The Regime's New Dread in Iran

Article excerpt

Byline: Maziar Bahari

Roozbeh, a 26-year-old university student in Tehran, considers himself a revolutionary. Never mind that he rarely leaves his room at his mother's house. "Many people of my generation hate this regime," he tells NEWSWEEK via Skype, asking that his last name be kept private. He says he spends 14 hours a day dodging government-imposed firewalls to share news with other Iranian cyberactivists inside and outside Iran. His strategy resonates with leaders of the country's opposition Green Movement, who are now shunning street protests in favor of online organizing.

Roozbeh scares Iran's current rulers. In public they deny it, of course, dismissing him and his allies as "losers with no significant power base," in the words of Iran's leader, Ayatollah Ali Khamenei. But the mockery rings false: in fact, the Revolutionary Guards have grown worried enough to establish a Permanent Soft War Secretariat, dedicated to plugging what the Guards' commander, Mohammad Ali Jafari, calls "the loopholes in our soft defense mechanism." The massive demonstrations of 2009 have migrated behind closed doors, unseen by pro-regime Basij thugs, where activists spread the word of resistance via instant message, satellite television, and what authorities fear most: social networking.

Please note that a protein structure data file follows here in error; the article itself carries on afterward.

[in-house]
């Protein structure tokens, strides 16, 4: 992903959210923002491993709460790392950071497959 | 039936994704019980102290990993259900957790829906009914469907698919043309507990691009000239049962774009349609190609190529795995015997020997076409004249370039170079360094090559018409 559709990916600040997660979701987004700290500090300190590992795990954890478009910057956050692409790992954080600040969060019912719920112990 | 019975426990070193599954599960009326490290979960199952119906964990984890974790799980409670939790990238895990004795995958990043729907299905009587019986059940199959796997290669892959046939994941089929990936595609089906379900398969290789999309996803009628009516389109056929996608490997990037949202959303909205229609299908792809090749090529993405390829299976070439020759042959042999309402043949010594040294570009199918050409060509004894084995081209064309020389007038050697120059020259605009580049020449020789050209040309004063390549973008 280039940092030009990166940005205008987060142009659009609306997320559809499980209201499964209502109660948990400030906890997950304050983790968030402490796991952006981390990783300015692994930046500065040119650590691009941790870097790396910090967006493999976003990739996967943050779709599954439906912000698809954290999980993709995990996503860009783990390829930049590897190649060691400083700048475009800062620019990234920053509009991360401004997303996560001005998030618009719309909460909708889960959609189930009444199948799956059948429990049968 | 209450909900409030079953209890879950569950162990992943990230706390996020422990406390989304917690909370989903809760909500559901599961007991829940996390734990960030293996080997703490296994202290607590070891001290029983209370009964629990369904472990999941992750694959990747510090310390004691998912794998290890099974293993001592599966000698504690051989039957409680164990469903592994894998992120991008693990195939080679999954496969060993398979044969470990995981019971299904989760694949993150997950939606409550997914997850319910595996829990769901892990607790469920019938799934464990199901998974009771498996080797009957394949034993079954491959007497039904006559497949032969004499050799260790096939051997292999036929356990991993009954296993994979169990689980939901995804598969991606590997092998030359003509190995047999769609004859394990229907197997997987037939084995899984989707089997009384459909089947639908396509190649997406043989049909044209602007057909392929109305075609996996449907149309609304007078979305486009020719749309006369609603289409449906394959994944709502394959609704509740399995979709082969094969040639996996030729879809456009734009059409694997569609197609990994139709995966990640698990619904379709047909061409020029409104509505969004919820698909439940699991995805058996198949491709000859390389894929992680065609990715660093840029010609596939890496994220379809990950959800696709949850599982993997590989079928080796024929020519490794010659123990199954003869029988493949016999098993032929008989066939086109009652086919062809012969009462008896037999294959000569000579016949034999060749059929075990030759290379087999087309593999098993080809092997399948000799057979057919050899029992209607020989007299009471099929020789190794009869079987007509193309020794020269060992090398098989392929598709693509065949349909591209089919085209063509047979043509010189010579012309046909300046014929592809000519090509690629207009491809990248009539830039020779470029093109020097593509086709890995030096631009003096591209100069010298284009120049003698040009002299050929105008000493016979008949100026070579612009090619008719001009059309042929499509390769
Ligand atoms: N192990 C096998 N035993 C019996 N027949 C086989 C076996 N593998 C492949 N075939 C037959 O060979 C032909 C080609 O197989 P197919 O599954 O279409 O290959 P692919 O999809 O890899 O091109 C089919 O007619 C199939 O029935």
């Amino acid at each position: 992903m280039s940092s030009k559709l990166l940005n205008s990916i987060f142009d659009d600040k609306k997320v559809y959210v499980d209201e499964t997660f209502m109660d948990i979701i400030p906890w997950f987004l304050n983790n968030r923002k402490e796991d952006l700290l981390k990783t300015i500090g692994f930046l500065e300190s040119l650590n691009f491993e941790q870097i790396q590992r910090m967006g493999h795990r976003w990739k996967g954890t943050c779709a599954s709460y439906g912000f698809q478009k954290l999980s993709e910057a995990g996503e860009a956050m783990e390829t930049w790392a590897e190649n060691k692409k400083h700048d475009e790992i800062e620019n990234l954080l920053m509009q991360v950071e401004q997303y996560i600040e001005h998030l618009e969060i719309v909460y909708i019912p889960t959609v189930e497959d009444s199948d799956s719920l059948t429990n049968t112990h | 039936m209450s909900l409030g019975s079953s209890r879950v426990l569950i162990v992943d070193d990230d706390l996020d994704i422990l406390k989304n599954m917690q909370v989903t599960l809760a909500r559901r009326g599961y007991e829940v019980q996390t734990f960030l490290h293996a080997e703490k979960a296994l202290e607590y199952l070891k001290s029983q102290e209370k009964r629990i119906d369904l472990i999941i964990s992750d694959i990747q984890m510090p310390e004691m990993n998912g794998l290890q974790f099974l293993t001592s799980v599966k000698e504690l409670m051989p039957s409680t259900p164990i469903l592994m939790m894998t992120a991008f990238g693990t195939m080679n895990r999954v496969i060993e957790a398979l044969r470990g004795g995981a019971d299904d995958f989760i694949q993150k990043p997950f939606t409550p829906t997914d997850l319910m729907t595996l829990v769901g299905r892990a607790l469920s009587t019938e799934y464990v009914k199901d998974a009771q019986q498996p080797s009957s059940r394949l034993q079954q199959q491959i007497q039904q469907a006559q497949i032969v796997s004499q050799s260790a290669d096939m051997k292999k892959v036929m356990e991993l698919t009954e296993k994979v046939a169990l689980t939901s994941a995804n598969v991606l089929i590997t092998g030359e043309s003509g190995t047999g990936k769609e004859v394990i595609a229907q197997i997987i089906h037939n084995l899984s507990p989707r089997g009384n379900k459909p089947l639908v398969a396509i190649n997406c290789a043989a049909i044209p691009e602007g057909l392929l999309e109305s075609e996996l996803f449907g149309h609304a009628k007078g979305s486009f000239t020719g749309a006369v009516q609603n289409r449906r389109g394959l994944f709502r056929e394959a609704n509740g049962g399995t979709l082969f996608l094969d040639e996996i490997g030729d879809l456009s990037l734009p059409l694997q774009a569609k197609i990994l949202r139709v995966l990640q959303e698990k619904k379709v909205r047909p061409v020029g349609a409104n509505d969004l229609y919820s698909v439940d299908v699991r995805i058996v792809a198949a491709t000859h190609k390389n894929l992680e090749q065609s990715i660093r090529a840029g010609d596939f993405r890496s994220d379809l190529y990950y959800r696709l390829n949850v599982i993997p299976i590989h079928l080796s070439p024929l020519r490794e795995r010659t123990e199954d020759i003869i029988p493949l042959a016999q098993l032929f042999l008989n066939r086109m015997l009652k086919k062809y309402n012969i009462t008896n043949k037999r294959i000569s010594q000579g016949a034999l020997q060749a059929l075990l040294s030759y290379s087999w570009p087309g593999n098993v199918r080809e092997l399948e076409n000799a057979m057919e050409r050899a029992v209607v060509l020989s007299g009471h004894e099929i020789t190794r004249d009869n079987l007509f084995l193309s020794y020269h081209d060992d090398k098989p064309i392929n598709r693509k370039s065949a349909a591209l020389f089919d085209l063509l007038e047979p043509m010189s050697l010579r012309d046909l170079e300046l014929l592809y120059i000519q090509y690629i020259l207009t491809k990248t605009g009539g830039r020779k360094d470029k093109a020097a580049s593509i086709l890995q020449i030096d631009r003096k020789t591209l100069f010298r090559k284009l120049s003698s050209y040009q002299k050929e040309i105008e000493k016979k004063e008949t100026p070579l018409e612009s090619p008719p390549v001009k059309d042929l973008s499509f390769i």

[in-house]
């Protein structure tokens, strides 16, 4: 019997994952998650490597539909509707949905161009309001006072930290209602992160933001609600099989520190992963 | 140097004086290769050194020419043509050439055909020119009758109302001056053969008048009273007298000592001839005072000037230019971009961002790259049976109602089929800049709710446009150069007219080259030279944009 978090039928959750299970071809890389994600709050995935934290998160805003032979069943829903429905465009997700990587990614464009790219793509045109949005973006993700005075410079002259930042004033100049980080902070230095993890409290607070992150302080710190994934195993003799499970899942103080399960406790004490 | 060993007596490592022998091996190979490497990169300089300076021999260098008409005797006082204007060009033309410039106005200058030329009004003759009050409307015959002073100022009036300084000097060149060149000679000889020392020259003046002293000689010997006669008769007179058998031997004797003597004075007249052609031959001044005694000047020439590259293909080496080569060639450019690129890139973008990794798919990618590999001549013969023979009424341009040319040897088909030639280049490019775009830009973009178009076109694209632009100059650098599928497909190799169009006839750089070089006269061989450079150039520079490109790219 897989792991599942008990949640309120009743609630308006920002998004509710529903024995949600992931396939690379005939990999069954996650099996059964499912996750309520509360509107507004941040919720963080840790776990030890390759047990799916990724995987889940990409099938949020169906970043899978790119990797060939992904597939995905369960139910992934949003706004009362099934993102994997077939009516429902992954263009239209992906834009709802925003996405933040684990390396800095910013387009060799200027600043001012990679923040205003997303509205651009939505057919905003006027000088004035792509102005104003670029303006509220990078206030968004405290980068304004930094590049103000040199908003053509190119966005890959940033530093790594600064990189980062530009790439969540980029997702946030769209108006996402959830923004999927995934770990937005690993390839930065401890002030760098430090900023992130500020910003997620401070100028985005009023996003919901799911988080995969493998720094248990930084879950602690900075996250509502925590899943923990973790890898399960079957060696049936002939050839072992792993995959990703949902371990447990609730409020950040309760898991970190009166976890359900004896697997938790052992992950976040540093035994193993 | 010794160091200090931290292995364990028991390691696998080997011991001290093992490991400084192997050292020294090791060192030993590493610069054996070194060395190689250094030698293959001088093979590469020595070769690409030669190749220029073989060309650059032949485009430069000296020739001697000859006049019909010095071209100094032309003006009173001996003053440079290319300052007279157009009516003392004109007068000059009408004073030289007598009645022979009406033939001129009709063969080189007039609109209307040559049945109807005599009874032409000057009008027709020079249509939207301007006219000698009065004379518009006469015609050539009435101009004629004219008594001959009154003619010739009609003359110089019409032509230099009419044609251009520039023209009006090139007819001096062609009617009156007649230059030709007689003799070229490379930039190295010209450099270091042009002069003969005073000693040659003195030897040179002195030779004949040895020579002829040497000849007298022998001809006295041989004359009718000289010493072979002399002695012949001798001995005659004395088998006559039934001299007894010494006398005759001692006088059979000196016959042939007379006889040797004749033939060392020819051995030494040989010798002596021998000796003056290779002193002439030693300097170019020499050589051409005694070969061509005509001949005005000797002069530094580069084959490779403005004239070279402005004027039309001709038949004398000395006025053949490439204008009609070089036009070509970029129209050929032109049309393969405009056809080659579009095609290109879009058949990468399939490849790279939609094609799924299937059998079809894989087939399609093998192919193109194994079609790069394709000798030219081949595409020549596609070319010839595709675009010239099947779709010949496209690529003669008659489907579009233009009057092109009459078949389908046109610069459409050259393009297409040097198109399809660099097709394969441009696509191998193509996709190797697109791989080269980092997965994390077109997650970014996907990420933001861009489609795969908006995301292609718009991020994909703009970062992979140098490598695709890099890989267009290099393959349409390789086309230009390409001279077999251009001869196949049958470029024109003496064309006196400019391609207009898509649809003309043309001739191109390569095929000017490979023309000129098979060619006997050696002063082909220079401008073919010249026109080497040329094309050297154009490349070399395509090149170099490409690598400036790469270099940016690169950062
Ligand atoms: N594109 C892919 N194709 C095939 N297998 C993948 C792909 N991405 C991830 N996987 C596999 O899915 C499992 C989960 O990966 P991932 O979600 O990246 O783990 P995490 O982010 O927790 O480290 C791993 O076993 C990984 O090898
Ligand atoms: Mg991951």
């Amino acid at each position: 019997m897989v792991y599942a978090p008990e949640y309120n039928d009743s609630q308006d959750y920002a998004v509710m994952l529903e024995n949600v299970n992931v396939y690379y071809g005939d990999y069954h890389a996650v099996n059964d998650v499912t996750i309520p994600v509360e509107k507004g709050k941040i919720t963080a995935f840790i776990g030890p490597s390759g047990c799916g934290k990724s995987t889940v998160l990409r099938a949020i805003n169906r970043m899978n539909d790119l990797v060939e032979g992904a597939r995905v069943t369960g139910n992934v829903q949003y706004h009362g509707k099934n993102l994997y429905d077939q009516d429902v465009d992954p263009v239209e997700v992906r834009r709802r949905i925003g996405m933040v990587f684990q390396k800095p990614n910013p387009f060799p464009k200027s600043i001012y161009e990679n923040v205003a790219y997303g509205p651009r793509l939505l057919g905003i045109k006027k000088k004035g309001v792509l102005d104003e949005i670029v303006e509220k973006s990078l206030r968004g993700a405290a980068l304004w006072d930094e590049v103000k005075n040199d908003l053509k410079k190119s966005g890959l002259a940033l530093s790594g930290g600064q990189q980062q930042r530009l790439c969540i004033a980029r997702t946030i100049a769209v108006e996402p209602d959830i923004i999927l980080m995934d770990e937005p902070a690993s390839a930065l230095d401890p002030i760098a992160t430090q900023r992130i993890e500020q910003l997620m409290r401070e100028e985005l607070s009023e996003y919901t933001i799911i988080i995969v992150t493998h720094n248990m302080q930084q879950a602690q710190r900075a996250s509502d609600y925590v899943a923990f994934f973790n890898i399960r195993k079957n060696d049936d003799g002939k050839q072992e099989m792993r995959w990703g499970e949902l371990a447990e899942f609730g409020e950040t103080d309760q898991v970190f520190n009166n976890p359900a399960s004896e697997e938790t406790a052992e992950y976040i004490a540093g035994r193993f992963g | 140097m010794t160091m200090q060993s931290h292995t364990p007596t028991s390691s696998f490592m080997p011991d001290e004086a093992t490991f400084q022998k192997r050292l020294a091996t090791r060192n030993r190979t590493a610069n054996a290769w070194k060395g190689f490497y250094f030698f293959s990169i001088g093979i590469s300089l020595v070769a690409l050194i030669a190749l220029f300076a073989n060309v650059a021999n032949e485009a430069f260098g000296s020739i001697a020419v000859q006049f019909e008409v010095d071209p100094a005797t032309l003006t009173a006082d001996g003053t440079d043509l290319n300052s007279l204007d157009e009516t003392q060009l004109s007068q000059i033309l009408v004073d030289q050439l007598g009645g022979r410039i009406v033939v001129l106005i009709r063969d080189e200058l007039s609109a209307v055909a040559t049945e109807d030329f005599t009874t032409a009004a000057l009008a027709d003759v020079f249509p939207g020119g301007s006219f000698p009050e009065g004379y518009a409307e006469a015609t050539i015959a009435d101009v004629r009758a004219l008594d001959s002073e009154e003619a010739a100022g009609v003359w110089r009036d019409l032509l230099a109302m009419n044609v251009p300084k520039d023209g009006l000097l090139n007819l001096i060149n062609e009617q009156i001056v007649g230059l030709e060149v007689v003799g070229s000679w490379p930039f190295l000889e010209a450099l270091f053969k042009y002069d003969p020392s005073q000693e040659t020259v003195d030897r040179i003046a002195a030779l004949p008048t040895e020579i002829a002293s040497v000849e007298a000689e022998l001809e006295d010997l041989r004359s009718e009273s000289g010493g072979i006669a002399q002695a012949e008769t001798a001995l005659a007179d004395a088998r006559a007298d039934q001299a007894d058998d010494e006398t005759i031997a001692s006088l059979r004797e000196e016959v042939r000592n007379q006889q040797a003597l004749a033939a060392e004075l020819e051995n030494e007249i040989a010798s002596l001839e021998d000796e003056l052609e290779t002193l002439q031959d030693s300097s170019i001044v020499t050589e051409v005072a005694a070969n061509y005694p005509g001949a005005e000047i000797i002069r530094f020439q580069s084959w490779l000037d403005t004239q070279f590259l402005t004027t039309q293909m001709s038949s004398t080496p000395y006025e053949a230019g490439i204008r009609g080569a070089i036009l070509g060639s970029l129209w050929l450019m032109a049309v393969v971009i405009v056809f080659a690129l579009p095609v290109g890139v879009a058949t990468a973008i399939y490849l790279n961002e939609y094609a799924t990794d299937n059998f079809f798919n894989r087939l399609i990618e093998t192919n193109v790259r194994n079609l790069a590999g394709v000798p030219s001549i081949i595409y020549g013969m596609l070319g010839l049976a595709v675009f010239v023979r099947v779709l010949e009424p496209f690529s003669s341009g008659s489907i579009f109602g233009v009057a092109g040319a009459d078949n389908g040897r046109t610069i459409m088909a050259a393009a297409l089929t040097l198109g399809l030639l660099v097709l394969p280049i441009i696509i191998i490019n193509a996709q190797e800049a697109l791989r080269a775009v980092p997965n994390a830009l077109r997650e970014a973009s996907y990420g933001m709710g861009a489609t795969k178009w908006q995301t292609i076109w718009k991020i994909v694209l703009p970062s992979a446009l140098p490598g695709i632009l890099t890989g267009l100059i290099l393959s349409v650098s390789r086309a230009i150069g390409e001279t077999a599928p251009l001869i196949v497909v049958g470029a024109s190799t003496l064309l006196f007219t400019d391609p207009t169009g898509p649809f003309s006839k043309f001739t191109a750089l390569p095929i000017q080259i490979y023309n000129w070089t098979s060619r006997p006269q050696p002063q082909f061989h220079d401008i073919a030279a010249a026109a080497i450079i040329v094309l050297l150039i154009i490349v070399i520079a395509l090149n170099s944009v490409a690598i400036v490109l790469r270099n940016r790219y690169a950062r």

Their vehicle of choice is Facebook, as evidenced by the Revolutionary Guards-produced cautionary TV pro-gram A Monster Called Facebook, in which founder Mark Zuckerberg is depicted as a Zionist spy. …